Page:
top Looking north-west towards the Hay Street monorail station at Chinatown. above Looking south along Quay Street from the new square at Hay Street.
Looking north-east along Quay Street, with the Entertainment Centre behind the monorail.
Detail of the footpath edge, with one of the 41 bronze word-plates.
In response to a rapidly expanding population of workers, tourists and residents
around Sydney’s southern CBD, the Darling Harbour Authority engaged McConnel
Smith & Johnson to upgrade a section of Quay Street, Haymarket, which was
recently closed to traffic at its north end, where it is crossed by new rail tracks.
This part of Quay Street links Central Railway, Broadway and the University of
Technology, Sydney, to the south, with Chinatown, the Entertainment Centre,
Darling Harbour, Paddy’s Market and the Capitol Theatre to the north.
In MSJ’s plan (which is being followed by other improvements to nearby precincts),
the footpath on the west side of the street has been widened to accommodate a
new line of trees. At the north end, a café dining pavilion (yet to be used because of
tenancy delays) has been installed in the square which blocks the street to traffic.
This shelter is shaded by a canopy of blackbutt trellis; supported on its east side by
a black steel and timber-clad wall. Fifteen randomly canted green poles support the
roof’s west side while appearing to be leaning against it.
At the other end of the street, near the historic brick tower outside the UTS Library,
a bluestone wedge erupts from the footpath to mark the beginning of a line of
stone, bronze plates and green fibre optic lighting inlaid along the pavement. Each
of the 41 bronze plates is marked with a two-to-six letter word chosen by the
architects to express different concepts of life from a variety of cultures.
(To avoid offence, the word ‘sex’ was amended to ‘eros’.)
Architect’s Statement by Mark Willett
In an urban sense, this is about myth-making for a multi-cultural society-and an
idea about creative energy. Beyond the utilitarian need for paving, lighting and
shade, the design draws upon the street’s location and context at the junction of
four diverse precincts. It seeks to provide a source of delight and to create a
distinct sense of place appropriate to the diverse cultural setting. The words refer
to religious and philosophical concepts from eastern and western cultures; they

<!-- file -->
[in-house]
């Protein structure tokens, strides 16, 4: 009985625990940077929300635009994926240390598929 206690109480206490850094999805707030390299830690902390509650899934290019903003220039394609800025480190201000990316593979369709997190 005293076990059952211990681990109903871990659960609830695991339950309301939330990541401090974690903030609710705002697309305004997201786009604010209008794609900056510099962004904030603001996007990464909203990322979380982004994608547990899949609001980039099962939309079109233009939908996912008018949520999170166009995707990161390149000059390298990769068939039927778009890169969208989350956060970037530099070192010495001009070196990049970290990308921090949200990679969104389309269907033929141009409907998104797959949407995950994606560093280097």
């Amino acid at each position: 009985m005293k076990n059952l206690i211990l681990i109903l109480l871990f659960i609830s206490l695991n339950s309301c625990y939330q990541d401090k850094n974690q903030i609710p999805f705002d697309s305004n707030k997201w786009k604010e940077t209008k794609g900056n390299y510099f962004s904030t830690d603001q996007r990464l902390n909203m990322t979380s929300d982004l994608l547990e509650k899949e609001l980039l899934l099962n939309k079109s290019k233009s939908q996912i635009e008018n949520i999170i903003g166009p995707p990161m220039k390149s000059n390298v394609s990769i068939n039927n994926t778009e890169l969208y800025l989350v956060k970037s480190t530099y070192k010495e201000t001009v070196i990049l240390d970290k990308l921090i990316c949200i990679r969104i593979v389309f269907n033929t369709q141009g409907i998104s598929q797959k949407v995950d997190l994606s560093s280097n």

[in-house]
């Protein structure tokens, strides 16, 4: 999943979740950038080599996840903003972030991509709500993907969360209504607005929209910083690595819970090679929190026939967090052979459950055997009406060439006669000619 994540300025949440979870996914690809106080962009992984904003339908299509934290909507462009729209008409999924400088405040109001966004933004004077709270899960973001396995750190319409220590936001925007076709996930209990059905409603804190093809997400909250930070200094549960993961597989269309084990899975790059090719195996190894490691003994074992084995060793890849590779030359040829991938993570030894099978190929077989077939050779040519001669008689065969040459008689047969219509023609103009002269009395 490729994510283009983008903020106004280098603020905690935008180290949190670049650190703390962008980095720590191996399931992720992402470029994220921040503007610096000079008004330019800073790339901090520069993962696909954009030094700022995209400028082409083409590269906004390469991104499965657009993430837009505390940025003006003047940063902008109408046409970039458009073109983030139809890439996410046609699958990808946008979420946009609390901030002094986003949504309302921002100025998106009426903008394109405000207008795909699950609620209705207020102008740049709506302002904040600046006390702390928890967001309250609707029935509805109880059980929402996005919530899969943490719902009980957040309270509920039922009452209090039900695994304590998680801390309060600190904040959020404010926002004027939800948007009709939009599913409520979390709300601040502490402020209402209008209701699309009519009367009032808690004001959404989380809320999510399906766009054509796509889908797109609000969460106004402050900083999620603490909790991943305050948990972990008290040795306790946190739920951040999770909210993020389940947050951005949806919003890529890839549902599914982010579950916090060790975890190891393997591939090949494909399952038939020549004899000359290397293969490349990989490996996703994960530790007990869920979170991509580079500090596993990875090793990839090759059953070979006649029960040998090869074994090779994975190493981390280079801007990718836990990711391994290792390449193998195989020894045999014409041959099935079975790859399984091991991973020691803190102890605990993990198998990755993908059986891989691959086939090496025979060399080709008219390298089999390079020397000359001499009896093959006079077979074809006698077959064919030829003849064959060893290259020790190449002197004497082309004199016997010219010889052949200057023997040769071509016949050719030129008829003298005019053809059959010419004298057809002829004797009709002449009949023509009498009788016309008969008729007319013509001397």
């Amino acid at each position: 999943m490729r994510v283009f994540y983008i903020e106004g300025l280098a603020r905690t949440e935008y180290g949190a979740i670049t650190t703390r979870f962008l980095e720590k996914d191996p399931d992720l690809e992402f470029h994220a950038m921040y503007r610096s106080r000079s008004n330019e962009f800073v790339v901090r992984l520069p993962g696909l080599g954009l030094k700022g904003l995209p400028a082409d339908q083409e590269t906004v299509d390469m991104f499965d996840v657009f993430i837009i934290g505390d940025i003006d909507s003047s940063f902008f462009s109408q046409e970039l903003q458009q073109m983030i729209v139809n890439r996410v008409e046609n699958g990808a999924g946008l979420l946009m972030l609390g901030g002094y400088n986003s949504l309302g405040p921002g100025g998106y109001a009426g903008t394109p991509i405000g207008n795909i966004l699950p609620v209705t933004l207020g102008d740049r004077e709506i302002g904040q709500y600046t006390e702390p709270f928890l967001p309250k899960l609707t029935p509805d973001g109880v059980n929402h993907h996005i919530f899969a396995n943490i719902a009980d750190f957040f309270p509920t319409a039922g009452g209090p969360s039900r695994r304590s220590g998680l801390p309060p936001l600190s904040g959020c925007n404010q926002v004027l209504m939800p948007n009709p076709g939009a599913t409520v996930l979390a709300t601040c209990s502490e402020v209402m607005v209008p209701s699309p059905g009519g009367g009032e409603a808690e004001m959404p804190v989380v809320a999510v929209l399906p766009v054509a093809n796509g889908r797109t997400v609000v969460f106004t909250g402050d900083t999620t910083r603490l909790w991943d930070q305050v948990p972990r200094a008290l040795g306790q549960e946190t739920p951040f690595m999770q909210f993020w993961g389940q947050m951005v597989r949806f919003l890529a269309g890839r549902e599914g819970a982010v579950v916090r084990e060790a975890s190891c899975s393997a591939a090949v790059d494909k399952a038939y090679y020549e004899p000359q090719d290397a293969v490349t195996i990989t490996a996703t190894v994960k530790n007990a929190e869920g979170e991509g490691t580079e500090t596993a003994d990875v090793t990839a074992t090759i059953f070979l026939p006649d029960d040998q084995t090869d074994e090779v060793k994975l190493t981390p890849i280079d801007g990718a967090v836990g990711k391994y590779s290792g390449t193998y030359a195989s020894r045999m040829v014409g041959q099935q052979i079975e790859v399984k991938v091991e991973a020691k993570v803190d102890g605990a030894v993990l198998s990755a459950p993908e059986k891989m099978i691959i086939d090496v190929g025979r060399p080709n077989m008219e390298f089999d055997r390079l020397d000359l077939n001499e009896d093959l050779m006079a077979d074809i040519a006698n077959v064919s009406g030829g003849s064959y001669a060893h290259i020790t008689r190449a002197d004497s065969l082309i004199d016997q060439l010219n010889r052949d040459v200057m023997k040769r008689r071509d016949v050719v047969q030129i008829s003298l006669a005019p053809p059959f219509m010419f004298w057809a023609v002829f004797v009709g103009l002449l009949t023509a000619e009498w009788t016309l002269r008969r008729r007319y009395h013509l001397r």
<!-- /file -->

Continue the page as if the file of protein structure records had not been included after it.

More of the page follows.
illustrate the universal nature of the human spirit.
Comment by Kerry and Lindsay Clare
From a distance, the Quay Street gateway pavilion is almost imperceptible-it is a
fine ‘Scandinavian’ wafer of roof. As you move down the street from the University
of Technology Library towards Paddy’s Markets and Chinatown, small rhythmic
details are revealed within the footpath-words, lights, textures, patterns-which
slowly build up a spirit (or presence) of which you become progressively aware.
Who chose the words? What is the key to their sequence? How many cultures are
Even a casual observer can gain something from the experience. The paving erupts
at the top end of the street, lime green lights glow from the pavement and a
collection of matching green poles lean casually against the pavilion’s hovering
roof, allowing interpretation as a remnant of forest.
The roof bridges the space between the university, the markets and Darling
Harbour in more ways than one. Physically, it provides shelter to half the space it
occupies, and dappled shade to the other. However, the pavilion does not impose
any singular cultural value: it instead presents an almost universal modernist
aesthetic. Importantly, it does this with confidence, elegance and wit.
Kerry and Lindsay Clare are architects from the Sunshine Coast now contracted as
design directors of the Buildings Branch, NSW Public Works & Services.
Quay Street, Haymarket, Sydney
Architects McConnel Smith & Johnson-design
director Mark Willett, project architect Nick
Sissons, architect Lance White, landscape design
Roxanna Vlack. Client Darling Harbour Authority.
Civil, Structural and Traffic Engineers Ove Arup &
Partners. Lighting and Electrical Engineers Barry
Webb & Associates. Lighting Fabrication
Opalescent Signs, Light Moves Technologies,
Digilin, Ozone. Quantity Surveyors Davis Langton
& Beattie. Project Managers Farrell Projects.
Builders Grosvenor Constructions.